Frontotemporal Disorders vs. Frontotemporal Dementia (FTD): Understanding Terms 

(Source: NIH)

 

Frontotemporal disorders is an umbrella term that is also used to describe the prime of life diseases. There are different types of frontotemporal disorders:

 

Types of frontotemporal disorders:

One of the challenges shared by patients, families, clinicians, and researchers is confusion about how to classify and label frontotemporal disorders. A diagnosis by one doctor may be called something else by a second, and the same condition or syndrome referred to by another name by a pathologist who examines the brain after death. For many years, scientists and physicians used the term frontotemporal dementia (FTD) to describe a group of illnesses. After further research, FTD is now understood to be just one of several possible variations and is more precisely called behavioral variant frontotemporal dementia, or bvFTD. To describe all diseases in this groups, we now use the term frontotemporal disorders with frontotemporal lobar degeneration (FTLD).

ftd
Click to View Break Down of the Types of FTDs

Frontotemporal disorders are the result of damage to neurons (nerve cells) in parts of the brain called the frontal and temporal lobes. Almost all prime of life disease are part of the frontotemporal disorder spectrum.

As neurons die in the frontal and temporal regions, these lobes atrophy, or shrink. Gradually, this damage causes difficulties in thinking and behaviors normally controlled by these parts of the brain. Many possible symptoms can result, including unusual behaviors, emotional problems, trouble communicating, difficulty with work, or difficulty with walking.

 

FTD = bvFTD: the definition of behavioral variant FTD

[Source: The AFTD]

 

Frontotemporal dementia (FTD) is a disease process that results in progressive damage to the temporal and/or frontal lobes of the brain. It causes a group of brain disorders that share many clinical features. FTD is also commonly referred to as frontotemporal degeneration, frontotemporal lobar degeneration (FTLD) or Pick’s disease.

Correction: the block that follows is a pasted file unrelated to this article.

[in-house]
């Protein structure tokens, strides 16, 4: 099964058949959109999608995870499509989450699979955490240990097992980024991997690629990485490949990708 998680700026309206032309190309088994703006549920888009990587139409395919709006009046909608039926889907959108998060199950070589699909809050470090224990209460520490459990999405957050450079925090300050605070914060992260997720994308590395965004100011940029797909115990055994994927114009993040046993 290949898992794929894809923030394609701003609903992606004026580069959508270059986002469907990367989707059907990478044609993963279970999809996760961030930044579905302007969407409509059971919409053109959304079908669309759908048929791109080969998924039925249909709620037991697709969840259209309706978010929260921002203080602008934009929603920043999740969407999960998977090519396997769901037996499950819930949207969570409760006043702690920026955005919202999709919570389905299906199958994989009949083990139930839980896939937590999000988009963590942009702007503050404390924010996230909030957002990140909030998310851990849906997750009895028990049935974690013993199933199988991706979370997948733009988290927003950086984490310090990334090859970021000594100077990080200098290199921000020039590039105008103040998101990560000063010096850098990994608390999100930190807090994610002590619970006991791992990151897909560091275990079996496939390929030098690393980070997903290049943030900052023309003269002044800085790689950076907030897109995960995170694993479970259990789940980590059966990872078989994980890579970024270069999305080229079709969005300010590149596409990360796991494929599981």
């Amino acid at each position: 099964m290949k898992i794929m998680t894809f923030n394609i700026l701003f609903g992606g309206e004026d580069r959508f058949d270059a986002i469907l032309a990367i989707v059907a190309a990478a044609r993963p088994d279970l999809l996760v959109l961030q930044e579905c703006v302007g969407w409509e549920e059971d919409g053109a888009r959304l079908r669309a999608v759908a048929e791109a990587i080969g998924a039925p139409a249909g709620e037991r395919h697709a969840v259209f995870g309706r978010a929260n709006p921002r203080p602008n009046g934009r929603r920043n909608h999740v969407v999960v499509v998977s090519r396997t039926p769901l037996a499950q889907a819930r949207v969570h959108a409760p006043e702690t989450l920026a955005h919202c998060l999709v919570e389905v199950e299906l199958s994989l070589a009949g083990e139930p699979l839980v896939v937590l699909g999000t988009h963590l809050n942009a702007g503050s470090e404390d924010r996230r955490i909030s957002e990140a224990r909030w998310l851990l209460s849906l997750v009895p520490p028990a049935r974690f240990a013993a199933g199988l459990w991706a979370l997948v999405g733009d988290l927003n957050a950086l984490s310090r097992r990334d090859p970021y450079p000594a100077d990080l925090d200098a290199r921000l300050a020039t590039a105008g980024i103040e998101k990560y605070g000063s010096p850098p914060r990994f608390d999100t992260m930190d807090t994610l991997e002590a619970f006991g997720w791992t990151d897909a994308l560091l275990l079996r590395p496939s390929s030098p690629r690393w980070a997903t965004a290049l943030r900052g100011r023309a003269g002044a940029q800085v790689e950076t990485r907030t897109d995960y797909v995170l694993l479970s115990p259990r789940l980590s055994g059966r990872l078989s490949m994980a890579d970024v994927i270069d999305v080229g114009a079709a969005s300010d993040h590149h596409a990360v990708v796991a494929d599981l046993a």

FTD is distinct from other forms of dementia in two important ways:

  • The hallmark of FTD is a gradual, progressive decline in behavior and/or language (with memory usually relatively preserved). As the disease progresses, it becomes increasingly difficult for people to plan or organize activities, behave appropriately in social or work settings, interact with others and care for oneself, resulting in increasing dependency on caregivers.
  • Onset of FTD often occurs in a person’s 50’s and 60’s, but has been seen as early as 21 and as late as 80 years. Roughly 60% of cases occur in people 45-64 years old (Knopman, 2011), thus FTD can affect work and family in a way dementia in older patients does not. There are currently no treatments to slow or stop the progression of the disease.

Although specific symptoms may vary from patient to patient, FTD is marked by an inevitable deterioration in functioning. The length of progression varies, from 2 to over 20 years with a mean course of 7-13 years from the onset of symptoms (Onyike and Diehl-Schmid, 2013). FTD itself is not life-threatening. It does, however, predispose patients to serious complications such as pneumonia, infection or injury from a fall. The most common cause of death is pneumonia.

 

Day To Day Life With FTD

Further Resources:

Information for Patients, Families and Caregivers

cover-of-ftd-handbook
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This brochure has been created by the National Institute of Neurological Disorders and Stroke (the NINDS), the nation’s medical research agency. 

The brochure contains the most up to date information available on symptoms, causes, diagnosis, treatments of frontotemporal disorders.

 

Contact Us

For any further questions, reach us at the following:

CurePSP
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New York, NY 10018
Toll free: 800-457-4777
E-mail: info@curepsp.org

 

The Association for Frontotemporal Degeneration
Radnor Station Building #2, Suite 320
290 King of Prussia Rd.
Radnor, PA 19087
Toll free: 866-507-7222
E-Mail: info@theaftd.org
www.theaftd.org